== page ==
Evan Fallenberg, novelist and translator, fiction coordinator. He is the author of two novels, Light Fell (2008) and When We Danced on Water (2011), which won the American Library Association Stonewall Book Award for Literature and the Edmund White Award for Debut Fiction. His selected translations include novels and creative nonfiction (Meir Shalev's My Russian Grandmother’s American Vacuum Cleaner and A Pigeon and a Boy, winner of the National Jewish Book Award and a PEN Translation Prize; Alon Hilu's Death of a Monk and The House of Rajani; Ron Leshem's Beaufort, winner of a Times Literary Supplement Prize for the Translation of Hebrew Literature; Batya Gur's Murder in Jerusalem; Yair Lapid's Memories After My Death); theater and libretti (Gilad Evron's Ulysses on Bottles; Lior Navok's The Little Mermaid and Pinocchio); television and film (Adir Miller's House of Brown; Savi Gabizon's Longing); and miscellaneous fun stuff, like Max Brenner's Chocolate: A Love Story.
Fallenberg has an MFA from the Vermont College of Fine Arts. He is a guest faculty member of the MFA program in creative writing at City University of Hong Kong.
Bill Kolbrener will teach creative nonfiction during the spring semester in 2013. His first book of essays is Open-Minded Torah: Of Irony, Fundamentalism and Love (Continuum, 2011) (www.openmindedtorah.com) He is a Milton scholar who has written for Jewish Week, The Jerusalem Post, Jewish Review of Books, and Washington Post, among others. For his faculty page at Bar-Ilan, click http://research.biu.ac.il/researcher/KolbrenerWilliam
Michael Kramer teaches the William Solomon Jewish Arts Seminar. He edited MAGGID: A Journal of Jewish Literature, and has authored and edited numerous books and essays on Jewish and American literature, including Imagining Language in America, New Essays on Seize the Day, and The Cambridge Companion to Jewish American Literature (with Hana Wirth Nesher).
He received his doctoral degree from Columbia University and taught at Princeton University and the University of California, Davis, before coming to Israel in 1994. His awards include a Fulbright Senior Scholar Award and an Israel Science Foundation Grant. He lives in Jerusalem with his wife and family.
Marcela Sulak, Director of the Shaindy Rudoff Graduate Program, teaches poetry, translation, multi-genres and American literature. She received her Ph.D. from the University of Texas at Austin and an MFA from the University of Notre Dame. Her books of poetry include Immigrant (Black Lawrence Press, 2010) and Of All The Things That Don't Exist, I Love You Best (Finishing Line Press, 2008). She is the recipient of four Academy of American Poetry prizes, and her work has been featured in Verse Daily, and at the United States Library of Congress, and posted on the Virginia and Washington, DC metro buses as part of the "Moving Words" competition. She has translated three collections of poetry: May by Karel Hynek Macha, which was the first book-length poem to have been written in the Czech language (Twisted Spoon Press, 2005, 2010), A Bouquet by K.J. Erben, (forthcoming from Twisted Spoon Press) and Bela-Wenda by the Congolese poet Mutombo Nkulu-N'Sengha (Host Publications, 2011). She is currently completing a scholarly book on migrant and immigrant poets in New York during the 1920s.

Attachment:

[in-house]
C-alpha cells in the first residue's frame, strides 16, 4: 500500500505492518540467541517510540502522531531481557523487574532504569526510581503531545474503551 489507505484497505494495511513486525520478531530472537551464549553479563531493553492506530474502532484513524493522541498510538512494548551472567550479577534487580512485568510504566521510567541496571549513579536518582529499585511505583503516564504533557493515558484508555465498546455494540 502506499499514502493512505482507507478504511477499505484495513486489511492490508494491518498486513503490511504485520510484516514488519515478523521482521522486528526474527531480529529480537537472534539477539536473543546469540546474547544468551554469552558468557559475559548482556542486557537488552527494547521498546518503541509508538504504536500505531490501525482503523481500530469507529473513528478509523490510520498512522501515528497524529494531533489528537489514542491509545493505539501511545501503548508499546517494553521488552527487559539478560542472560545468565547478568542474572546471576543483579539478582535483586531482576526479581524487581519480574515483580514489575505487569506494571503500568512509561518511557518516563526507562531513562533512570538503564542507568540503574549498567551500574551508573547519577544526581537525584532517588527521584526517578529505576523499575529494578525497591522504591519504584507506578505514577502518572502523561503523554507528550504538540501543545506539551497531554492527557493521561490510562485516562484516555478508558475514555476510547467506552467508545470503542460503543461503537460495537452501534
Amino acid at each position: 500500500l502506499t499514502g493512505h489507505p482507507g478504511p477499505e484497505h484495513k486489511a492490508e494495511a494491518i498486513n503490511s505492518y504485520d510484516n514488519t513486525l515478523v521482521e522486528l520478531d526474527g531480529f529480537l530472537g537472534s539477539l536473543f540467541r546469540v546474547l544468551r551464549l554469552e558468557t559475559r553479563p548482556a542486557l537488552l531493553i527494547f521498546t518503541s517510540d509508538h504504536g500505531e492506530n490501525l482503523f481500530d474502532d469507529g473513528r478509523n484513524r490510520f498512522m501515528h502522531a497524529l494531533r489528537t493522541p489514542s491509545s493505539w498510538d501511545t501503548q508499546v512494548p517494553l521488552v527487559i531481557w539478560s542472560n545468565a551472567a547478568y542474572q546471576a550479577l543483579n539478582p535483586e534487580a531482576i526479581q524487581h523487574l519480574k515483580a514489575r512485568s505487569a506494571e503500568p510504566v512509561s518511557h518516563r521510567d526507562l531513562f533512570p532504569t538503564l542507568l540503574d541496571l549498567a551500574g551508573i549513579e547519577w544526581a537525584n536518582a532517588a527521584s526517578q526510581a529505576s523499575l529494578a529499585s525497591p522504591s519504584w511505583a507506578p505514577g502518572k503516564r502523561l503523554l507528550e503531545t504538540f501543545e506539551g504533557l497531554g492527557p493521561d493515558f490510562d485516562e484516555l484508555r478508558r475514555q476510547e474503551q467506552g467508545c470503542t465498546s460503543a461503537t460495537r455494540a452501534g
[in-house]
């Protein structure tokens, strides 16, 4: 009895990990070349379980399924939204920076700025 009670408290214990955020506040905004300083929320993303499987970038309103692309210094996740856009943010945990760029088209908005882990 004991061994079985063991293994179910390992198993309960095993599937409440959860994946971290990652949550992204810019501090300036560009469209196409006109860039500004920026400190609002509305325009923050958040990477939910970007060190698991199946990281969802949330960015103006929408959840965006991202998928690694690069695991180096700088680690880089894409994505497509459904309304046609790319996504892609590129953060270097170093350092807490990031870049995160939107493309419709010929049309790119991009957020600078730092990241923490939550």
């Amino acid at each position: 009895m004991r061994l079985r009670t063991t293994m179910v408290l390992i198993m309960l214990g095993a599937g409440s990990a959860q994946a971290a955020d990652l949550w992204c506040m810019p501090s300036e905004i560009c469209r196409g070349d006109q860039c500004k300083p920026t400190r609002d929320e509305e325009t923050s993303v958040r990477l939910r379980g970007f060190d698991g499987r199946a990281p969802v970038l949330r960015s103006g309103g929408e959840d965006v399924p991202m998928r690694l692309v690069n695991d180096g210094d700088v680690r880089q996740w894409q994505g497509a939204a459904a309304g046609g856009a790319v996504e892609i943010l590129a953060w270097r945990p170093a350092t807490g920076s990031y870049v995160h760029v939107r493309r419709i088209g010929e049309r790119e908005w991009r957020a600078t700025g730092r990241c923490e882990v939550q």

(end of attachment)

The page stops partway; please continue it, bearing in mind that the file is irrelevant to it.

Linda Stern Zisquit teaches poetry and poetry translation, and is poetry coordinator. She was educated at Tufts University, Harvard University and SUNY Buffalo.
She has published three full-length collections of poetry, The Face in the Window (Sheep Meadow Press, 2004), Unopened Letters (Sheep Meadow, 1996) and Ritual Bath (Broken Moon, 1993), as well as a number of translations from Hebrew, including the work of Yona Wallach, Yehuda Amichai, and the Book of Ruth. Her translation from the work of Israeli poet Rivka Miriam, These Mountains: Selected Poems of Rivka Miriam (Toby Press, 2010) was a finalist for the National Jewish Book Award in Poetry, 2011. Wild Light: Selected Poems of Yona Wallach won her an NEA Translation Grant and was short-listed for a PEN Translation Award. She was awarded a writer's grant from the Memorial Foundation for Jewish Culture for 2005-2006. Her chapbook of poems Ghazal-Mazal was published by Finishing Lines Press in 2011. She has recently completed a new full-length collection of poems called “Havoc.”She has lived in Jerusalem since 1978 with her husband and five children. She is founding director of ARTSPACE, a Jerusalem art gallery representing contemporary Israeli artists.
Visiting Faculty 2012-2013
Sarah Van Arsdale's novels include Grande Isle, Blue, and Towards Amnesia. (Summer 2012)
Peter Brickelbank has published fiction in The Alaska Quarterly Review, The American Voice, Carolina Quarterly, Mid-American Review, Kansas Quarterly, Confrontation, Fiction, Florida Review, Global City Review, and elsewhere. His nonfiction has appeared in The New York Times Book Review, the American Book Review, The Chicago Tribune, The Minnesota Review, ACM (Another Chicago Magazine), and others. (Summer 2012)
Joan Leegant (Spring 2013) is the author of a novel, Wherever You Go, and a story collection, An Hour in Paradise, which won the PEN/New England Book Award, the Edward Lewis Wallant Award for Jewish Fiction, and was a finalist for the National Jewish Book Award.